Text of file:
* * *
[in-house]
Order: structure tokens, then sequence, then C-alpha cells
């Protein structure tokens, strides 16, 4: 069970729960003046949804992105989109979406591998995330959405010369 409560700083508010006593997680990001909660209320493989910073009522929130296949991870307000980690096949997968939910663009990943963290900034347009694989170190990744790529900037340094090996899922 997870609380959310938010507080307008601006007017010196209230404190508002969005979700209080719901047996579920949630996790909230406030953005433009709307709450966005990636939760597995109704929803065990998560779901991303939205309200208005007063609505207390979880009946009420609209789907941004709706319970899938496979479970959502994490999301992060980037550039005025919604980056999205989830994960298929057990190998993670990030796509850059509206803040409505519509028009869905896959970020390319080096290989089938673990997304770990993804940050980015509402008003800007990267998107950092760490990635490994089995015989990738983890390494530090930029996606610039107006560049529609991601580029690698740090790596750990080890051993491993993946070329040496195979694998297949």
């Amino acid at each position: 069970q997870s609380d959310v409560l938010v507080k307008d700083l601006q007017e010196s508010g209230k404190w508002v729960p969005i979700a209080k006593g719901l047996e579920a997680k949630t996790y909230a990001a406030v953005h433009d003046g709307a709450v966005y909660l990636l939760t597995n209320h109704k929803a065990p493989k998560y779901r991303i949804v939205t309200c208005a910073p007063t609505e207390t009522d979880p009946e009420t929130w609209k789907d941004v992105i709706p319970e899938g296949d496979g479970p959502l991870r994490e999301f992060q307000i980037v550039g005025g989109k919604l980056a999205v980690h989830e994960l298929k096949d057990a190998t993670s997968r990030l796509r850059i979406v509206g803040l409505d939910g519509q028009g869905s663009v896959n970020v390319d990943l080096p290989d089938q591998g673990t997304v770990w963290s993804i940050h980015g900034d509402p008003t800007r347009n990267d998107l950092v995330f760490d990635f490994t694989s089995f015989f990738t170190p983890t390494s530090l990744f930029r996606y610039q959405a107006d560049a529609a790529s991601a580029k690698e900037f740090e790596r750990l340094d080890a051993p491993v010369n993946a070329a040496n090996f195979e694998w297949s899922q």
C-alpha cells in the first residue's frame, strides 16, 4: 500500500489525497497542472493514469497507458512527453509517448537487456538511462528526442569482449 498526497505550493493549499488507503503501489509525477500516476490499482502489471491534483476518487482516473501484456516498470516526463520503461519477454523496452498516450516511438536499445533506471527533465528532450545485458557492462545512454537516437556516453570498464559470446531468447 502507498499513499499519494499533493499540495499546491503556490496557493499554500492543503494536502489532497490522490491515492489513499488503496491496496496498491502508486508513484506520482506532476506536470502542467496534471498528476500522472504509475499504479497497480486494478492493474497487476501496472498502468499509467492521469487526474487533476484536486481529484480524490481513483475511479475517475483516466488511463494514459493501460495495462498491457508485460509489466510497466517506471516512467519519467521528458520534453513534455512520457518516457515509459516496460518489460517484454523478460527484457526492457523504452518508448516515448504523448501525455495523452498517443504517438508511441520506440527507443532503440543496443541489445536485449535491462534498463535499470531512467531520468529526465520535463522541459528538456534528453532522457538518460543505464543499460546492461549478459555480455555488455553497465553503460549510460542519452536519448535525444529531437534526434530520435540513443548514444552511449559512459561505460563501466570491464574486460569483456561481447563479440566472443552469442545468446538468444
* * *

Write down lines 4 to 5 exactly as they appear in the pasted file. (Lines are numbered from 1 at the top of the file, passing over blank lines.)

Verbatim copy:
């Amino acid at each position: 069970q997870s609380d959310v409560l938010v507080k307008d700083l601006q007017e010196s508010g209230k404190w508002v729960p969005i979700a209080k006593g719901l047996e579920a997680k949630t996790y909230a990001a406030v953005h433009d003046g709307a709450v966005y909660l990636l939760t597995n209320h109704k929803a065990p493989k998560y779901r991303i949804v939205t309200c208005a910073p007063t609505e207390t009522d979880p009946e009420t929130w609209k789907d941004v992105i709706p319970e899938g296949d496979g479970p959502l991870r994490e999301f992060q307000i980037v550039g005025g989109k919604l980056a999205v980690h989830e994960l298929k096949d057990a190998t993670s997968r990030l796509r850059i979406v509206g803040l409505d939910g519509q028009g869905s663009v896959n970020v390319d990943l080096p290989d089938q591998g673990t997304v770990w963290s993804i940050h980015g900034d509402p008003t800007r347009n990267d998107l950092v995330f760490d990635f490994t694989s089995f015989f990738t170190p983890t390494s530090l990744f930029r996606y610039q959405a107006d560049a529609a790529s991601a580029k690698e900037f740090e790596r750990l340094d080890a051993p491993v010369n993946a070329a040496n090996f195979e694998w297949s899922q």
C-alpha cells in the first residue's frame, strides 16, 4: 500500500489525497497542472493514469497507458512527453509517448537487456538511462528526442569482449 498526497505550493493549499488507503503501489509525477500516476490499482502489471491534483476518487482516473501484456516498470516526463520503461519477454523496452498516450516511438536499445533506471527533465528532450545485458557492462545512454537516437556516453570498464559470446531468447 502507498499513499499519494499533493499540495499546491503556490496557493499554500492543503494536502489532497490522490491515492489513499488503496491496496496498491502508486508513484506520482506532476506536470502542467496534471498528476500522472504509475499504479497497480486494478492493474497487476501496472498502468499509467492521469487526474487533476484536486481529484480524490481513483475511479475517475483516466488511463494514459493501460495495462498491457508485460509489466510497466517506471516512467519519467521528458520534453513534455512520457518516457515509459516496460518489460517484454523478460527484457526492457523504452518508448516515448504523448501525455495523452498517443504517438508511441520506440527507443532503440543496443541489445536485449535491462534498463535499470531512467531520468529526465520535463522541459528538456534528453532522457538518460543505464543499460546492461549478459555480455555488455553497465553503460549510460542519452536519448535525444529531437534526434530520435540513443548514444552511449559512459561505460563501466570491464574486460569483456561481447563479440566472443552469442545468446538468444